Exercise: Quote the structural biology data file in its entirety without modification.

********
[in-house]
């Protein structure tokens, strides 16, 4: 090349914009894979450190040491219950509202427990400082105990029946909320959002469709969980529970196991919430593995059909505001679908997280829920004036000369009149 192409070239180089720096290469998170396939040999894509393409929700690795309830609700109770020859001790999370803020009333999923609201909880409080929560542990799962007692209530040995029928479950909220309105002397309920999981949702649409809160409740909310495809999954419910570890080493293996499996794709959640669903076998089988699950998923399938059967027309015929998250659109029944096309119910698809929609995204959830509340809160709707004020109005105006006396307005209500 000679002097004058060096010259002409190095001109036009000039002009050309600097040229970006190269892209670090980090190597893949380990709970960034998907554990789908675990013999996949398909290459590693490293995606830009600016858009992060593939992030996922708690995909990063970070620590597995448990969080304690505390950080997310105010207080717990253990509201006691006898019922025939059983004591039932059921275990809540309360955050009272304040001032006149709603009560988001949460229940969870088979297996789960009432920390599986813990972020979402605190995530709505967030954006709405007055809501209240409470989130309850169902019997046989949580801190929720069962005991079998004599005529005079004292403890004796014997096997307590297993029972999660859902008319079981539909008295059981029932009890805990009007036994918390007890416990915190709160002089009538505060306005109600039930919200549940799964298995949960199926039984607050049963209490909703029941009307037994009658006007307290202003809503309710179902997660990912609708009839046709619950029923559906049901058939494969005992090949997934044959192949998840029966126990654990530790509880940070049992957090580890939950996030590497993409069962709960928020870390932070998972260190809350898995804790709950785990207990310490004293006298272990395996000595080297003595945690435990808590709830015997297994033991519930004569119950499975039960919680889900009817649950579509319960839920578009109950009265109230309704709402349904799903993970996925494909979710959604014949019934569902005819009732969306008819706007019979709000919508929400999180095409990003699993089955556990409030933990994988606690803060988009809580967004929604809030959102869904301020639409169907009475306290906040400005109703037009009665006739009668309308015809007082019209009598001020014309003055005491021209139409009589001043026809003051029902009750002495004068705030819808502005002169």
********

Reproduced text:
[in-house]
């Protein structure tokens, strides 16, 4: 090349914009894979450190040491219950509202427990400082105990029946909320959002469709969980529970196991919430593995059909505001679908997280829920004036000369009149 192409070239180089720096290469998170396939040999894509393409929700690795309830609700109770020859001790999370803020009333999923609201909880409080929560542990799962007692209530040995029928479950909220309105002397309920999981949702649409809160409740909310495809999954419910570890080493293996499996794709959640669903076998089988699950998923399938059967027309015929998250659109029944096309119910698809929609995204959830509340809160709707004020109005105006006396307005209500 000679002097004058060096010259002409190095001109036009000039002009050309600097040229970006190269892209670090980090190597893949380990709970960034998907554990789908675990013999996949398909290459590693490293995606830009600016858009992060593939992030996922708690995909990063970070620590597995448990969080304690505390950080997310105010207080717990253990509201006691006898019922025939059983004591039932059921275990809540309360955050009272304040001032006149709603009560988001949460229940969870088979297996789960009432920390599986813990972020979402605190995530709505967030954006709405007055809501209240409470989130309850169902019997046989949580801190929720069962005991079998004599005529005079004292403890004796014997096997307590297993029972999660859902008319079981539909008295059981029932009890805990009007036994918390007890416990915190709160002089009538505060306005109600039930919200549940799964298995949960199926039984607050049963209490909703029941009307037994009658006007307290202003809503309710179902997660990912609708009839046709619950029923559906049901058939494969005992090949997934044959192949998840029966126990654990530790509880940070049992957090580890939950996030590497993409069962709960928020870390932070998972260190809350898995804790709950785990207990310490004293006298272990395996000595080297003595945690435990808590709830015997297994033991519930004569119950499975039960919680889900009817649950579509319960839920578009109950009265109230309704709402349904799903993970996925494909979710959604014949019934569902005819009732969306008819706007019979709000919508929400999180095409990003699993089955556990409030933990994988606690803060988009809580967004929604809030959102869904301020639409169907009475306290906040400005109703037009009665006739009668309308015809007082019209009598001020014309003055005491021209139409009589001043026809003051029902009750002495004068705030819808502005002169």